“In the sixth month of Elizabeth’s pregnancy, God sent the angel Gabriel to Nazareth, a town in Galilee, to a virgin pledged to be married to a man named Joseph, a descendant of David. The virgin’s name was Mary. The angel went to her and said, “Greetings, you who are highly favored! The Lord is with you.” Mary was greatly troubled at his words and wondered what kind of greeting this might be. But the angel said to her, “Do not be afraid, Mary; you have found favor with God. You will conceive and give birth to a son, and you are to call him Jesus. He will be great and will be called the Son of the Most High.
The Lord God will give him the throne of his father David, and he will reign over Jacob’s descendants forever; his kingdom will never end.” “How will this be,” Mary asked the angel, “since I am a virgin?” The angel answered, “The Holy Spirit will come on you, and the power of the Most High will overshadow you. So the holy one to be born will be called the Son of God. Even Elizabeth your relative is going to have a child in her old age, and she who was said to be unable to conceive is in her sixth month. For no word from God will ever fail.” ‘I am the Lord’s servant,’ Mary answered. ‘May your word to me be fulfilled.’ Then the angel left her. At that time Mary got ready and hurried to a town in the hill country of Judea, where she entered Zechariah’s home and greeted Elizabeth.”
Advent means ‘Coming’ in Latin; for us it means waiting for the coming of Christ into the world. In the story of the angel visiting Mary as told in Luke 1, Mary suddenly finds herself in a time of unexpected waiting in God’s mystery.
Although the circumstances may be different, many of us too can find ourselves in an uncertain time of waiting. We can often feel that we don’t have what we need to handle the situation we are going through, or to navigate the possible outcomes that may spill over into our lives.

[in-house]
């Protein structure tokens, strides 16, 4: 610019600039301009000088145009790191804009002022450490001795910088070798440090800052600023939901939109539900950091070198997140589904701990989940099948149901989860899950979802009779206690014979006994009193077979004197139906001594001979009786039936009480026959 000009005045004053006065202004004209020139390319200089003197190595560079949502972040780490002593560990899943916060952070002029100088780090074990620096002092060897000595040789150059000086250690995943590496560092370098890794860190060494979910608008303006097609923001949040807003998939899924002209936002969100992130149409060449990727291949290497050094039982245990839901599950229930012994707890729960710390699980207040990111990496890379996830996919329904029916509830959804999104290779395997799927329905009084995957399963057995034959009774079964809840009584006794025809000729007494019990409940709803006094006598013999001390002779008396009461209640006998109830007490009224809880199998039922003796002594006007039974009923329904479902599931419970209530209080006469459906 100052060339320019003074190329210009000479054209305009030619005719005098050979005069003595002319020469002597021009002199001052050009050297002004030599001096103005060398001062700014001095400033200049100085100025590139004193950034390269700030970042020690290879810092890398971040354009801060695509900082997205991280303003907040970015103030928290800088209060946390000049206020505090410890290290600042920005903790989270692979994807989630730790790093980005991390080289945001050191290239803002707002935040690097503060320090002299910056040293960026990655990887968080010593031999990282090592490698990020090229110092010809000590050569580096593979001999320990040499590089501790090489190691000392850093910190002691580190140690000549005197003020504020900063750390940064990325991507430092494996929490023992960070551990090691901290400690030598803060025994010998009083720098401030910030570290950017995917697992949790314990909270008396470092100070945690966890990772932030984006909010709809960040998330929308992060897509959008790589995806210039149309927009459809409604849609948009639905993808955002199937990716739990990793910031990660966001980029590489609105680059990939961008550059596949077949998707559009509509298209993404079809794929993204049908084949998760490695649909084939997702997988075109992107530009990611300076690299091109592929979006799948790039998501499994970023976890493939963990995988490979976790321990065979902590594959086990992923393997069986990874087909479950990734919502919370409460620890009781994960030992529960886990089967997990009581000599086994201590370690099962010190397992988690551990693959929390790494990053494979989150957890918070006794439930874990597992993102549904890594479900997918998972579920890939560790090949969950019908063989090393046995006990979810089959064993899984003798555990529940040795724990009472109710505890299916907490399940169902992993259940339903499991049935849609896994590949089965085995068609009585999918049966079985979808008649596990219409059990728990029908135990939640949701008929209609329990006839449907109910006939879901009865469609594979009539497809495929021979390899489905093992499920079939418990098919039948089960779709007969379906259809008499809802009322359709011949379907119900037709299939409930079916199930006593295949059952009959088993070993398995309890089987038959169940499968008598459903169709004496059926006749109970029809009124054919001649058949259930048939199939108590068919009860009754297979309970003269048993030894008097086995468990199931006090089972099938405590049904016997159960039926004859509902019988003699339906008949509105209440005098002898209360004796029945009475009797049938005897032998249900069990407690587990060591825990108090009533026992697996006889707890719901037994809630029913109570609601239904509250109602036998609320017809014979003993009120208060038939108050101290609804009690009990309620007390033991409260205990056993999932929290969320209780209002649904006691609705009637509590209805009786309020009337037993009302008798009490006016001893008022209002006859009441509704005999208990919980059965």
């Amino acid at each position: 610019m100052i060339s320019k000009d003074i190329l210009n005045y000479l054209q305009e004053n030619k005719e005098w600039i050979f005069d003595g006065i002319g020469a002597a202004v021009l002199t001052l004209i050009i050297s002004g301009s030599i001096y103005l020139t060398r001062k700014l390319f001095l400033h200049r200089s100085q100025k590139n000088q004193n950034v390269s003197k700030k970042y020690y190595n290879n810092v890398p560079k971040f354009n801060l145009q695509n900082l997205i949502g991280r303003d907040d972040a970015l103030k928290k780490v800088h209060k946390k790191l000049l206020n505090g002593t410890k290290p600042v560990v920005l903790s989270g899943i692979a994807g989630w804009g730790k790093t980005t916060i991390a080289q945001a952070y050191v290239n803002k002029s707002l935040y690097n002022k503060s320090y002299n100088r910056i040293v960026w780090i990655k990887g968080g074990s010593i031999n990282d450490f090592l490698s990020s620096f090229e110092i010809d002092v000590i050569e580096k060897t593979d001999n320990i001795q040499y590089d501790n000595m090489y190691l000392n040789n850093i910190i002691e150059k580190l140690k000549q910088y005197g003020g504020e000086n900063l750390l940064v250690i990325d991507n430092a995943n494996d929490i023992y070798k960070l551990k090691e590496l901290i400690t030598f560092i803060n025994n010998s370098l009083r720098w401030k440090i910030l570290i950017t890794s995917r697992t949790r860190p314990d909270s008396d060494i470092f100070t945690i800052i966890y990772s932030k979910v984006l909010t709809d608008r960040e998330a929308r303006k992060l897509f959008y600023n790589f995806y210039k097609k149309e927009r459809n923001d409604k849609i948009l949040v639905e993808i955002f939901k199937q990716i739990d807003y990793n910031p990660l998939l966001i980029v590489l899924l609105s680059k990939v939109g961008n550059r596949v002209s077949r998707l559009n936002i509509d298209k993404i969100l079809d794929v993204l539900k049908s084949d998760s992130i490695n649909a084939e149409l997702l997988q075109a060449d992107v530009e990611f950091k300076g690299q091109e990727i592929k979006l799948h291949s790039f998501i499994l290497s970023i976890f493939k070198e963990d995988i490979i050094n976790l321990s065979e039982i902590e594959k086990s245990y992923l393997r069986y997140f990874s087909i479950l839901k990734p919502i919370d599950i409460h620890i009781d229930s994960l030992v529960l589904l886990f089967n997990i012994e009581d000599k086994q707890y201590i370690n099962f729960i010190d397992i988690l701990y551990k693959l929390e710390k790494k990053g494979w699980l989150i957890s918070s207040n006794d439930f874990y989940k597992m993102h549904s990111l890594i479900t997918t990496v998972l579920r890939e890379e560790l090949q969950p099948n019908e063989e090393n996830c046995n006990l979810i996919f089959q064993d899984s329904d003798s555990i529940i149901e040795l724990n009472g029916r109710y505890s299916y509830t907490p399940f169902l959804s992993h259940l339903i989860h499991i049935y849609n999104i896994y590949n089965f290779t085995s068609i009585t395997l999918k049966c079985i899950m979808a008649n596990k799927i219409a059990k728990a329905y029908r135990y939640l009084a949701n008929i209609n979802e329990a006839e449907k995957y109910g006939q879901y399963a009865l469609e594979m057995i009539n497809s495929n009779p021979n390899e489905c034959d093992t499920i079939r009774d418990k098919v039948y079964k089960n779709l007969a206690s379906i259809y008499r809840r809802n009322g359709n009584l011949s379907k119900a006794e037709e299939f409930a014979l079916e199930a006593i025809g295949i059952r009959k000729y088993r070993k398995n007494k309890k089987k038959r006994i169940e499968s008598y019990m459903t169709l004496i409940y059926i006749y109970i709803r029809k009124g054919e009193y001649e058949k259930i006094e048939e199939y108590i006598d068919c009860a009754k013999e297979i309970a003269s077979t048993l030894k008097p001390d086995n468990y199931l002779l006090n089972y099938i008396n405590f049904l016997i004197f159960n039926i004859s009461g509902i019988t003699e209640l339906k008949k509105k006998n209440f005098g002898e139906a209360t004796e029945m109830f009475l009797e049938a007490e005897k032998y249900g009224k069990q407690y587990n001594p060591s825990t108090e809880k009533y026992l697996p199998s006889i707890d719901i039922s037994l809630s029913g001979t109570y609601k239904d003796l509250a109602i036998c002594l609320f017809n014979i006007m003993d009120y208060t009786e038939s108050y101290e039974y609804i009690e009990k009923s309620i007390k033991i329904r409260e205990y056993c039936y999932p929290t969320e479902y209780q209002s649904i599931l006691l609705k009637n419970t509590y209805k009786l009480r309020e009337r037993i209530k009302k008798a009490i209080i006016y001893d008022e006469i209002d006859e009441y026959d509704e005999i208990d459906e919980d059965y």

Mary’s choices in her situation are many.
Panic. Stay low. Baton down the hatches to protect her and Joseph’s reputation – she literally could have been paralysed by fear. But in the same delivered message of this huge life changing event and time of waiting ahead of her, the angel had also spelled out the news about Elizabeth.
So instead, Mary chooses not to stay still and she sets off on the journey to be with her relative. She recognises that God has set out for her exactly what she needs in this season of waiting, and she wastes no time in moving towards His provision.
In Elizabeth, Mary had safety and shelter so that her physical needs could be met.
In Elizabeth, Mary had wise company and someone who understood what she was about to go through.
In Elizabeth, (and Zechariah) Mary had a community of believers with whom to give thanks to God and worship Him throughout all that was to come.
As Mary enters the home of Elizabeth, she is entering God’s provision laid out for her.
No matter what we are waiting for, no matter the crisis or the yet unfulfilled promises, God provides what we need in our waiting. These seasons of our lives can be overwhelming and perhaps unlike Mary, we can’t always initially identify what that looks like.
Maybe take some time today to ask God to show you His provision, the people and places set out to hold space for you as you wait. Waiting is not stationary; even now, even here in uncertainty. As you move like Mary towards all that God has prepared for you, your story is still unfolding in His mystery.